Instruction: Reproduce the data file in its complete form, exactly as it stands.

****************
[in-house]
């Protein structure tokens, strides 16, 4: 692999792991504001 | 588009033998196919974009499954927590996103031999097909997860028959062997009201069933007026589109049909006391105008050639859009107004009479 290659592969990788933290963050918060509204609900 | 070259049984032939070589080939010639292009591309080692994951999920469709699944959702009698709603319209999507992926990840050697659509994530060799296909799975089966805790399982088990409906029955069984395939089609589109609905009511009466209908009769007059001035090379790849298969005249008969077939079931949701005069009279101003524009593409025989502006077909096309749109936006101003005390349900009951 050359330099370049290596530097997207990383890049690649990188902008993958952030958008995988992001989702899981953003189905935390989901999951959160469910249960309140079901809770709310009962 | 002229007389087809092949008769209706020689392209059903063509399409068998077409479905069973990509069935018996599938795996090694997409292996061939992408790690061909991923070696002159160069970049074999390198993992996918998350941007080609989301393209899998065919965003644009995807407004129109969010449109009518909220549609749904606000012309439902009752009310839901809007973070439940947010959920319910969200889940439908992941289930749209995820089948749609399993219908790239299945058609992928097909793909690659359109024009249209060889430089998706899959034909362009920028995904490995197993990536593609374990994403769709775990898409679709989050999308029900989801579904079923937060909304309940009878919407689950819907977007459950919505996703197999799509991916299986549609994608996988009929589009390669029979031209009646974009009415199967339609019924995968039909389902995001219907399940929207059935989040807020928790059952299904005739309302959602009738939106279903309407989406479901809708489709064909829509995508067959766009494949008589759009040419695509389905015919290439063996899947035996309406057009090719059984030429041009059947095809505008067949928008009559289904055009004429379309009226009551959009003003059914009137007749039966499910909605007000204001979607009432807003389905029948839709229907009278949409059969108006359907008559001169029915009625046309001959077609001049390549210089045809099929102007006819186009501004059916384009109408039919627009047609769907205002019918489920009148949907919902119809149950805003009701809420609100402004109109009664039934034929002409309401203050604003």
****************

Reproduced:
[in-house]
């Protein structure tokens, strides 16, 4: 692999792991504001 | 588009033998196919974009499954927590996103031999097909997860028959062997009201069933007026589109049909006391105008050639859009107004009479 290659592969990788933290963050918060509204609900 | 070259049984032939070589080939010639292009591309080692994951999920469709699944959702009698709603319209999507992926990840050697659509994530060799296909799975089966805790399982088990409906029955069984395939089609589109609905009511009466209908009769007059001035090379790849298969005249008969077939079931949701005069009279101003524009593409025989502006077909096309749109936006101003005390349900009951 050359330099370049290596530097997207990383890049690649990188902008993958952030958008995988992001989702899981953003189905935390989901999951959160469910249960309140079901809770709310009962 | 002229007389087809092949008769209706020689392209059903063509399409068998077409479905069973990509069935018996599938795996090694997409292996061939992408790690061909991923070696002159160069970049074999390198993992996918998350941007080609989301393209899998065919965003644009995807407004129109969010449109009518909220549609749904606000012309439902009752009310839901809007973070439940947010959920319910969200889940439908992941289930749209995820089948749609399993219908790239299945058609992928097909793909690659359109024009249209060889430089998706899959034909362009920028995904490995197993990536593609374990994403769709775990898409679709989050999308029900989801579904079923937060909304309940009878919407689950819907977007459950919505996703197999799509991916299986549609994608996988009929589009390669029979031209009646974009009415199967339609019924995968039909389902995001219907399940929207059935989040807020928790059952299904005739309302959602009738939106279903309407989406479901809708489709064909829509995508067959766009494949008589759009040419695509389905015919290439063996899947035996309406057009090719059984030429041009059947095809505008067949928008009559289904055009004429379309009226009551959009003003059914009137007749039966499910909605007000204001979607009432807003389905029948839709229907009278949409059969108006359907008559001169029915009625046309001959077609001049390549210089045809099929102007006819186009501004059916384009109408039919627009047609769907205002019918489920009148949907919902119809149950805003009701809420609100402004109109009664039934034929002409309401203050604003």